Forty-one of the 42 individual feed-forward motifs coalesce into six feed-forward motif clusters (Fig. (Fig.2A).2A). Of these six motif clusters, three have one highly shared link, while a shared node plays a critical role in establishing the other three motif clusters (Fig. (Fig.2A).2A). Similarly, 208 of the 209 bi-fan motifs join together into just two bi-fan motif clusters in which most of the links are shared by at least two adjacent motifs, and also among multiple motifs (Fig. (Fig.2B).2B). The majority of links within the motif clusters are either activating or inhibitory (Figs. S1, S2, see Additional file 1), suggesting that most of the network motifs do not function in isolation but are embedded into a multi-level hierarchy of regulatory interactions. This notion is further supported by the finding that in both cases many of the topological motif clusters overlap to a large extent with known biological functions. For example, one of the feed-forward motif clusters largely overlaps with the flagella motor module, while another contains a significant number of elements responsible for regulating the aerobic/ anaerobic switch in E. coli (see Additional file 1 for details). While some of the motif clusters are topologically highly similar, the number of links connecting them to other network constituents is uneven. For example, the cluster encompassing most elements of the flagella motor module is relatively isolated, yet the topologically highly similar cluster overlapping the aerobic/ anaerobic switch is densely integrated with other motifs (Fig. (Fig.2C).2C). This suggests that despite their highly similar topology, they may display qualitatively different dynamical features.
The homologous motif clusters are not isolated either, but are embedded into the E. coli transcriptional regulatory network as a whole. To understand the topological relations between different homologous motif clusters, we merged all feed-forward and bi-fan homologous motif clusters, finding that they form a single large connected component (i.e., motif supercluster) in which the previously identified feed-forward and bi-fan homologous motif clusters are no longer clearly separable. Indeed, we find only one feed-forward- and one bi-fan motif to be isolated from the obtained supercluster (Fig. (Fig.2C).2C). This integration is especially evident for the feed-forward motif clusters, the vast majority of which share the same links with the bi-fan motif clusters (Fig. (Fig.2C2C).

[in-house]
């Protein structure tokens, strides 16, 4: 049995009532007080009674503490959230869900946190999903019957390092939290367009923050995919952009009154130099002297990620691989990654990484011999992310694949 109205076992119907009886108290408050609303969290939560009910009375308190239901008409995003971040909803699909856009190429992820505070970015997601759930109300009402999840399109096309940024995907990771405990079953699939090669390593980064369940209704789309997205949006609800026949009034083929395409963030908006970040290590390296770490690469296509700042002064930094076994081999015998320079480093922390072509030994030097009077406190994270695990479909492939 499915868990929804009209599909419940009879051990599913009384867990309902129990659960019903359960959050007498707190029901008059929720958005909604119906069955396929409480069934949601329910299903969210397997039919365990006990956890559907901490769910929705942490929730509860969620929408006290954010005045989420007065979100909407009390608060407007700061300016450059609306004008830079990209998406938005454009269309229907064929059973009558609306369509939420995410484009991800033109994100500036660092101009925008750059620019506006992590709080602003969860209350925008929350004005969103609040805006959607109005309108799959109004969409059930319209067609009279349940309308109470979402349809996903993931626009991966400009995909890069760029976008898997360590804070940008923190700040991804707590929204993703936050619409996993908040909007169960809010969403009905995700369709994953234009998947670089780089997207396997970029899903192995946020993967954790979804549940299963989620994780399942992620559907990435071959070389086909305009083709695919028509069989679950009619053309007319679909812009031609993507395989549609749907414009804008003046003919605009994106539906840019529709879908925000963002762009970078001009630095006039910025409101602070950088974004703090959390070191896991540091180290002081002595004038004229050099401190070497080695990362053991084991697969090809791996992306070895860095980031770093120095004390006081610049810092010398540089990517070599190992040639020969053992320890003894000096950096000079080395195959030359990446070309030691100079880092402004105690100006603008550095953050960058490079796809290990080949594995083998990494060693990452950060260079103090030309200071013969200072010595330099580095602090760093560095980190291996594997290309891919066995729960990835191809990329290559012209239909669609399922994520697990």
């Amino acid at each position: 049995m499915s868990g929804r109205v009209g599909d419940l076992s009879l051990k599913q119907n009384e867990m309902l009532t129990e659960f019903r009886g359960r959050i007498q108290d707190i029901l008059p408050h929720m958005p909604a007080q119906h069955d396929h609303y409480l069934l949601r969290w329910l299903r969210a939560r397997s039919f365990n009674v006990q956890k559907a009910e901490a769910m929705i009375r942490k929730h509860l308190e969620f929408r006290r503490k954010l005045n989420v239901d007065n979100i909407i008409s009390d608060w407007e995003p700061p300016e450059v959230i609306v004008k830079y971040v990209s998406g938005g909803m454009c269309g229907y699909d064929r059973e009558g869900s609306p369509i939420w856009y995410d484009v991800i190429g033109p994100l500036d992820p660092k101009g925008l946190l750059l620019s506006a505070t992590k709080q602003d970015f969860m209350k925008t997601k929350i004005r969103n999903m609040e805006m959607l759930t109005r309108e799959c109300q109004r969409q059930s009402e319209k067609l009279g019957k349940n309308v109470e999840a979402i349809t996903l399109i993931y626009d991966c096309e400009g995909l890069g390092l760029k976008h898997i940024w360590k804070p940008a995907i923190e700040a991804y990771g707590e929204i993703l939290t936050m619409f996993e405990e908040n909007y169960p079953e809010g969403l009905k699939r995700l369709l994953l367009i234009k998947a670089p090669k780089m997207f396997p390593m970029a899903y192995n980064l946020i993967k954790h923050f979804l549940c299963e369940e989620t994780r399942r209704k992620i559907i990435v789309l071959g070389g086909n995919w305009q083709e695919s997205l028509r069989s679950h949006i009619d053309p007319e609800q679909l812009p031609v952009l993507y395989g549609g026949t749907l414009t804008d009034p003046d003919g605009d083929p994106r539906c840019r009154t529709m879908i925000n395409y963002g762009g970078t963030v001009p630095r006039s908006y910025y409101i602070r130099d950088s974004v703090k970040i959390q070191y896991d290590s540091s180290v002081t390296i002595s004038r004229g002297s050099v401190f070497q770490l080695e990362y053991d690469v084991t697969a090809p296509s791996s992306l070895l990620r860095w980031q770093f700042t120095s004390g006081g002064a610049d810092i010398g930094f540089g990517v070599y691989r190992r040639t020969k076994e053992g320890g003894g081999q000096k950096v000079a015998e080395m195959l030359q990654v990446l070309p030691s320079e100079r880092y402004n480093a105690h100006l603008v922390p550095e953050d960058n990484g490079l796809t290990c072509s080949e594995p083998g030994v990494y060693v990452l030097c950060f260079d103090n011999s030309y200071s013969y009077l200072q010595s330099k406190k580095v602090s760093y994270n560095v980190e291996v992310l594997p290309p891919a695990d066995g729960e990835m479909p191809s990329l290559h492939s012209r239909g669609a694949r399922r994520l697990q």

When considering the full E. coli transcriptional regulatory network undirected, the statistical analysis of the cumulative of its connectivity distribution demonstrates that it belongs to a class of scale-free networks , as previously described [3,11] (Fig. (Fig.2E),2E), with embedded topological hierarchy  (Fig. (Fig.2F),2F), and having a single connected giant component (Fig. (Fig.1A,1A, also see Fig. S3, Additional file 1, for separate in- and out-degree distributions). To study the global relationship of motifs with the whole topological architecture of the network, we overlay the heterologous motif superclusters on the full network (Fig. (Fig.2D).2D). It is visually evident that all the nodes from the single giant heterologous motif supercluster are part of the giant component of the full network, comprising 41.46% of its nodes and 53.53 % of its links, respectively. In fact, it appears that the heterologous motif supercluster defines the core of the connected giant component with most other nodes being connected to its nodes (Fig. (Fig.2D).2D). Compared to the heterologous motif superstructure, the FF motif clusters use only 20.42% nodes and 21.84% links, while the BF motifs comprise 30.48% nodes and 38.32% links.
To test if the heterologous motif supercluster in fact represents the backbone of the connected giant component, we have examined the effect of removing all 250 links of the supercluster (that mimics the lack of TF binding to a promoter region) from the network . Removing these 250 links (out of a total of 467) fragmented the network into 29 small, isolated subgraphs (Fig. (Fig.3A).3A). In contrast, while the removal of 250 randomly chosen links disconnected the network into 16 small subgraphs, a connected giant component was retained (Fig. (Fig.3B).3B). To quantitatively characterize the two types of reduced networks we compared the statistical features of the network following the removal of the 250 supercluster links (Fig. (Fig.3A)3A) against 5,000 different realizations of randomized removal of the same number of links (of which one realization is shown in Fig. Fig.3B).3B). For networks perturbed by random link removal the cumulative of the connectivity distribution (Fig. (Fig.3C),3C), and the scaling of Ck and k (Fig. (Fig.3D)3D) were relatively unaltered, being reminiscent to that observed for the original network (Fig. 2E,2F). However, for the network in which those links contributing to the supercluster were missing the scaling of Ck and k was completely absent (Fig. (Fig.3D).3D). This observation quantitatively demonstrates the collapse of the network structure and its inherent topological hierarchy upon the targeted removal of the links of the motif supercluster.
Most cellular functions are significantly influenced by the activity of transcriptional regulatory networks within living cells [14,15]. Identifying the connections [5,16,17], and decoding the organizational principles and system-level features [3,4,14,18-20] of such networks is a key challenge of post-genomic biology. Here, we extend the established motif framework [3-5] for the systematic identification of topological organizational layers within the E. coli transcriptional regulatory network. We show that the overwhelming majority of motifs combine to form homologous motif clusters, which further coalesce into a supercluster that serves as the backbone of the whole network. In the absence of the links that constitute the motif supercluster the network is fragmented into small isolated components.